There is something almost theatrical about it, even though all you’re doing is pulling a cork on someone else’s hard work. As the American writer Clifton Fadiman said: “wine is to be shared. I have never met a miserly wine lover”.
Christmas lunch is the biggest stage of all – the one meal of the year for which you should save that special bottle. Of course it is prone to pitfalls; last year I had held back two bottles of what I expected to be a divine 2008 Mercurey, which turned out to be searing vinegar and prompted me scurrying back downstairs to find something less acrid.
Despite that blunder, this year City A.M.’s editor has handed me an (imaginary) £300 and asked me to furnish your table with the finest wines known to humanity – from aperitif to port and stilton.
This is a tough challenge. By my reckoning you need to serve five wines on Christmas Day to do things properly; Champagne or sparkling wine as an aperitif, then a wine to go with the starter, one with the main course (turkey or goose), then a pudding wine, and finally a traditional port to round off the whole event.
It is complicated by the fact that it is tough to pair wines easily with turkey and all the trimmings and with the Christmas pud. But with that fictional £300 burning a hole in my keyboard and assuming I am serving refreshments for eight, here goes.
Where possible I have done my best to choose wines you’ll be able to buy right up until Christmas Eve.
Otherwise what’s the point?
I served up my champagne choices two weeks ago and I won’t repeat those. But to start things off I have gone for a bit of unabashed Christmas bling, the Vom Fass Gold Cuvee (Selfridges, £31). This is an unexceptional Germany sparkling wine made from Pinot Blanc grapes.
What makes it a crowd pleaser are the flakes of gold leaf fizzing around in every glass. Just the ticket when everyone is ripping open their presents.
What’s it going to be? If you start with a terrine I unhesitatingly suggest Sauternes, and a 2003 Chateau Suduiraut (Berry Bros £22 h/bottle, £36.75 bottle) would be a stunner, powerful without cloying sweetness. If fish, salmon say, have a decent Chablis, perhaps the Premier Cru
Butteaux, Domaine Louis Michel 2014 (Fortnum’s £24.50). This is a lovely Chablis, with all the apricot chalkiness you expect and just the right amount of oak.
The main event
This is the toughest choice. Let’s face it, turkey can be a dry and flavourless meat, and should be paired with a full bodied white, such as a Viognier. But all the trimmings make this a rich meal so you need something with more oomph.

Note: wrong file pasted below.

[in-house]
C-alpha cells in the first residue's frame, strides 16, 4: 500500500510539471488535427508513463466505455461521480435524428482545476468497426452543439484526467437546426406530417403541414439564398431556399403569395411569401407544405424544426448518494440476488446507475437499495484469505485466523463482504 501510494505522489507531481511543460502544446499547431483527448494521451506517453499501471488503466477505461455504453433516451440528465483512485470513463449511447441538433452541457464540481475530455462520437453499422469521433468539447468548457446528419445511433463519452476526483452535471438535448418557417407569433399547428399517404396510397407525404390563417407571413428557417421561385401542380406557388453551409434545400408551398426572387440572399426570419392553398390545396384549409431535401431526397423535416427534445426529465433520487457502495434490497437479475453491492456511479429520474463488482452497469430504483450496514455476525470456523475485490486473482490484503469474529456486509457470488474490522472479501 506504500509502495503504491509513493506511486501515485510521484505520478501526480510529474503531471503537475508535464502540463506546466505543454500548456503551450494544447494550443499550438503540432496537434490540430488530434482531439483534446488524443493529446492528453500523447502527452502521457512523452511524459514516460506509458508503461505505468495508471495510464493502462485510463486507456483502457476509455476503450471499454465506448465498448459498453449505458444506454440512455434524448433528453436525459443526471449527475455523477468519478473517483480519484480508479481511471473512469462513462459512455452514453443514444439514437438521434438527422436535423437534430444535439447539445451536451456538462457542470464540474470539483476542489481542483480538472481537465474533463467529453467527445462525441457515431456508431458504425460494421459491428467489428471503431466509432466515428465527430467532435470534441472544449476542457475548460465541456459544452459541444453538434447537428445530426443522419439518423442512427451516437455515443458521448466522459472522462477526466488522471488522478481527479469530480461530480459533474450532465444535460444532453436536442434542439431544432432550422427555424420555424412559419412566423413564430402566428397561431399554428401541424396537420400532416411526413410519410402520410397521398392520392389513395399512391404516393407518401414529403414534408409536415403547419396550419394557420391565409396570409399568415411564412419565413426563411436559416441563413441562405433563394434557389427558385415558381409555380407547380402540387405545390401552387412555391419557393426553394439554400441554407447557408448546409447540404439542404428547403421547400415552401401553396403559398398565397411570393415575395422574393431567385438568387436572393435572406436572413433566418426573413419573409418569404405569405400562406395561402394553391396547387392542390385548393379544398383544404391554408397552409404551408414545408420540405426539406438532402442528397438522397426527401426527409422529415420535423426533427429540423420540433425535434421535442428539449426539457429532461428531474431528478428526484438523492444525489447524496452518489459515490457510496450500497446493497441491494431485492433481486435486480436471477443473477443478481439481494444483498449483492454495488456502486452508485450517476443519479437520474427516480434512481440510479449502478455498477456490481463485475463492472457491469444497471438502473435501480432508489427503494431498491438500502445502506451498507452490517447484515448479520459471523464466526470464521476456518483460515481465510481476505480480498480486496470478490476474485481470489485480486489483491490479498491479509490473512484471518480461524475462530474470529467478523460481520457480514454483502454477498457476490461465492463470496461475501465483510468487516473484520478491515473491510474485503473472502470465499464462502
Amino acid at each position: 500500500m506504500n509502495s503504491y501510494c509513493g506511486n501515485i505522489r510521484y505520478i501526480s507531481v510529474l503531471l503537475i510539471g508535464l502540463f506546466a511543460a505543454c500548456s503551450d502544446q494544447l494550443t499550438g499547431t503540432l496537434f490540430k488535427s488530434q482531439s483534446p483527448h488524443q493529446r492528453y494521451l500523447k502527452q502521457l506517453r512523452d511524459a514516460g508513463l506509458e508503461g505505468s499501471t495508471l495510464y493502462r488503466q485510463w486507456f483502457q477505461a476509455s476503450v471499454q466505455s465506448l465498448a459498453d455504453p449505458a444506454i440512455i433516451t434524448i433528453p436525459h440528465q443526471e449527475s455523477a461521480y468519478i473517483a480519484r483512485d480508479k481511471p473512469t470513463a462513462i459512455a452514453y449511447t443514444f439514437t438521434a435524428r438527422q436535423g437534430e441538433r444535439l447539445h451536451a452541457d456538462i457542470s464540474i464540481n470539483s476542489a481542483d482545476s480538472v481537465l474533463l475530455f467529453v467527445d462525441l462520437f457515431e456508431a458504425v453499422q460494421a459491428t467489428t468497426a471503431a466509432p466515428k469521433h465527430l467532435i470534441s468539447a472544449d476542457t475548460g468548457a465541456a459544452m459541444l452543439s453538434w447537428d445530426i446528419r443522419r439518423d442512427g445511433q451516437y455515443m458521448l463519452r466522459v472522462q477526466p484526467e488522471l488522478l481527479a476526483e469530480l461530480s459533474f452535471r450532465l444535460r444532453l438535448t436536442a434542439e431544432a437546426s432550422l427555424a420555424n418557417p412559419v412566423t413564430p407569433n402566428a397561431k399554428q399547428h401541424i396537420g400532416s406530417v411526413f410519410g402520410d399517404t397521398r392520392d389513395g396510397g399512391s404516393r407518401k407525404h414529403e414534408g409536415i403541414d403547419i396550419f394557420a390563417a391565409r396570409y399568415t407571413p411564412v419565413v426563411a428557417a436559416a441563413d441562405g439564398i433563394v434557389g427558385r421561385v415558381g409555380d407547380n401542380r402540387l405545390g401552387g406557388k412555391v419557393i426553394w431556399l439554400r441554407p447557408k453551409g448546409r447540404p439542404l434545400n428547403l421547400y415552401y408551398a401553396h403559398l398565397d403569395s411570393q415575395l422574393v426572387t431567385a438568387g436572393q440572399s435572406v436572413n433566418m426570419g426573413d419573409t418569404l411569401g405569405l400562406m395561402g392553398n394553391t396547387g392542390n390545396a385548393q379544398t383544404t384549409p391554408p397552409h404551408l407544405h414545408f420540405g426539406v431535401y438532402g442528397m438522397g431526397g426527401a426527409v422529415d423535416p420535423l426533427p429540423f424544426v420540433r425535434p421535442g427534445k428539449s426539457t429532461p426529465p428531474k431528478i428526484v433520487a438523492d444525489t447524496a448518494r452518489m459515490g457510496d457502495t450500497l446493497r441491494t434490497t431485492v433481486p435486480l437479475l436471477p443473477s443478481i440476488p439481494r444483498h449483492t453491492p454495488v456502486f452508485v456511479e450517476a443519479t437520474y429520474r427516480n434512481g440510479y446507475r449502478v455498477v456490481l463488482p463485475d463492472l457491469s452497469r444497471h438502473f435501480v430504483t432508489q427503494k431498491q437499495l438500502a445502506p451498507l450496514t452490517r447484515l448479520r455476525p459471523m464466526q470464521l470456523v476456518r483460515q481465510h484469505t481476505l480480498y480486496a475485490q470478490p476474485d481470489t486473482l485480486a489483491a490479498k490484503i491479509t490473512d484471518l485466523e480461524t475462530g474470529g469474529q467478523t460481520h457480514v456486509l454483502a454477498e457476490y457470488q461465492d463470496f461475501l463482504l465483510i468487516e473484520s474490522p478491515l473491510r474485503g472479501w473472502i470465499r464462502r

Also, as a traditionalist I always feel you should serve claret on Christmas Day, but the purist would tell me I’m quite wrong.
Finally, something in my soul tells me you should be serving a magnum on Christmas Day for that added panache. Time though is short and stocks are low. So what can we find?
If you opt for white, get moving and order a magnum of the rich and buttery 2009 Meursault from Vincent Girardin (Waitrose, £70). Absolutely at its best and an excellent price too.
If red, then I would go for a magnum of the 2002 Chateau Giscours, which Berry Bros claims to have in stock at £133. Giscours produces elegant balanced Margaux wines that I often feel are underrated.
Lovely blackberry and cherry flavours, uncork when you wake up and double decant it to ensure it’s at its best. The Giscours would be tremendous with goose as well.
Christmas pudding is another tough one to pair with wine since its flavours are so strong, dark and powerful. For me it is time for another sweet wine but one with some cut to it so I have plumped for the Vin de Constance 2012 from Klein Constantia (Lea & Sandeman £51.95). This South African beauty brims with ginger and fruit and spice and will more than hold its own against all those flambee flavours and brandy butter.
Cheese and nuts
And now, if you are still sitting comfortably, the stilton makes its grand appearance. And at least this one is easy. Port. Vintage port, from a good vintage, even if this is the only time in the year it still makes an appearance.
If you can somehow beg The Vintage Port Shop to deliver before Sunday, I would opt for their 1970 Warre’s (£119).
If not, fall back on Waitrose to sell you a bottle of Taylor’s 40-year-old Tawny Port for £110.
Tot that up with the Meursault and it comes to £294, with enough money left for a few assorted Brazils.
I have noticed, though, that I have bust the budget rather horribly if you opt for the Giscours. So economies need to be made elsewhere. I only have £60 for the port.
Fortunately Berry Bros can come to the rescue here with a William Pickering 20-year-old Tawny that will more than do the job for just £28.95 – and you don’t have the fiddly bit of decanting it through muslin either.
Now for Boxing Day…